Universal Music Group is now the sole owner of indie-focused distributor Ingrooves Music Group.
This might be one of the easiest post-acquisition integrations in recent memory.
Universal Music Group, a longtime minority stakeholder in Ingrooves Music Group, has now swallowed its partner whole. As of today, UMG is now the sole owner of the indie-focused distributor, a company that already distributes a large number of UMG titles.
The move follows a year-long search for a buyer by LA-based Shamrock Capital Advistors, a longtime investor in the distribution company. LionTree Advisors was heading up the auction for Shamrock.
When Ingrooves first hit the block, rumored valuations hovered in the $100 million range. But the distributor’s close ties into UMG may have complicated the sales process, and even softened the price tag.
That is, unless UMG itself made the acquisition.
Which is exactly how this played out. “Universal Music Group has been a minority investor in Ingrooves since 2006, and under the agreement, will acquire the shares of Ingrooves that it doesn’t already own,” the mega-label confirmed in a statement to DMN.
Heading into the deal, Ingrooves was handling a large chunk of UMG’s distribution for its indie labels.
Previously, UMG held a stake estimated at 20-25 percent of the distro company. Other majors labels Sony Music Entertainment and Warner Music Group have long since completed acquisitions of indie-focused distributors. Actually, UMG also plucked independent distributor Caroline, and it now plans to merge aspects of both wholly-owned distributors.
Ingrooves CEO Bob Roback will continue to lead the acquired company as a unit within Universal. “With UMG, we are gaining the resources, global reach, and technology to take those efforts to another level,” Roback stated.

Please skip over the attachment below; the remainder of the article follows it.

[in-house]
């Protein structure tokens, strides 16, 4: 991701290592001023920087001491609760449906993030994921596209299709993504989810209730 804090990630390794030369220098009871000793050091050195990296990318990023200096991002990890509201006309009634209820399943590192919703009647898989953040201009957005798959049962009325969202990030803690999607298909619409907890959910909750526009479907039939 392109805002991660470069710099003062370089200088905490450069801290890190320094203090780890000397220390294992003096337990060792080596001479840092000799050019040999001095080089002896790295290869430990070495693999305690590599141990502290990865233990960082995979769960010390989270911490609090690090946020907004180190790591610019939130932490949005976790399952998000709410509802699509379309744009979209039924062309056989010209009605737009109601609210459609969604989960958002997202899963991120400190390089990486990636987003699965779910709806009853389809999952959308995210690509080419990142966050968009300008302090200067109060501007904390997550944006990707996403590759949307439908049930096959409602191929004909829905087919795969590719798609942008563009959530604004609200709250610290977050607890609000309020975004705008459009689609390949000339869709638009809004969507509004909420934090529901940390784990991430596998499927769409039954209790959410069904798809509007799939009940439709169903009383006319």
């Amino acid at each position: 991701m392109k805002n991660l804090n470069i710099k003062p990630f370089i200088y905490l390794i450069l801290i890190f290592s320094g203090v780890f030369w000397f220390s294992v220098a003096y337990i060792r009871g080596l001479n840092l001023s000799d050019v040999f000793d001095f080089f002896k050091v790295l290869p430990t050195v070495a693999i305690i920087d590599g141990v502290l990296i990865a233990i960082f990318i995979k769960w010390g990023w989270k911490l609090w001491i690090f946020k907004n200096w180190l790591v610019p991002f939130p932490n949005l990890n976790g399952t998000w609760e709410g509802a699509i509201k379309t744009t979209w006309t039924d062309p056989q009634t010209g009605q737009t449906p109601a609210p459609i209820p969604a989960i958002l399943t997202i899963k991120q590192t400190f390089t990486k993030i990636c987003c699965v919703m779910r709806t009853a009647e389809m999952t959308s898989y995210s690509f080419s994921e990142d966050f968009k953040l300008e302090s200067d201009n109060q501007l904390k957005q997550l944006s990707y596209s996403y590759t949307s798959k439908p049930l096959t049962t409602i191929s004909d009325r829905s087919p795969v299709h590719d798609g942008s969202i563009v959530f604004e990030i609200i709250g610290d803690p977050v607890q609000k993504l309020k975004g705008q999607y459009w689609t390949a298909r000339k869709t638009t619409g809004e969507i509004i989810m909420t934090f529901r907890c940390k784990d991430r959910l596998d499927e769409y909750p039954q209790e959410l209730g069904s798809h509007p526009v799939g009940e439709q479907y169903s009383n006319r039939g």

No word on where the newly-acquired Ingrooves will reside. Though its current home base is LA sprawl-town Encino, a stone’s throw from UMG’s HQ in Santa Monica, CA.
Universal Music CFO and president of operations Boyd Muir pointed to a doubling-down in the indie sector. “The continued success of the indie community is vital to the health of our industry, and through our investment in Ingrooves, we will strengthen the services we can offer to independent artists and entrepreneurs,” Muir stated.
Of course, indie’s been ‘vital’ for some time now. Which raises the question: why now?
One reason could UMG parent Vivendi’s bigger effort to sell a 50% of its music behemoth. A tighter distribution stack could make it easier for an outside buyer to appraise the monstrous UMG, and tie the loose end.
Ingrooves, which first launched in 2002, has also spread into services like rights management, marketing, and data analytics.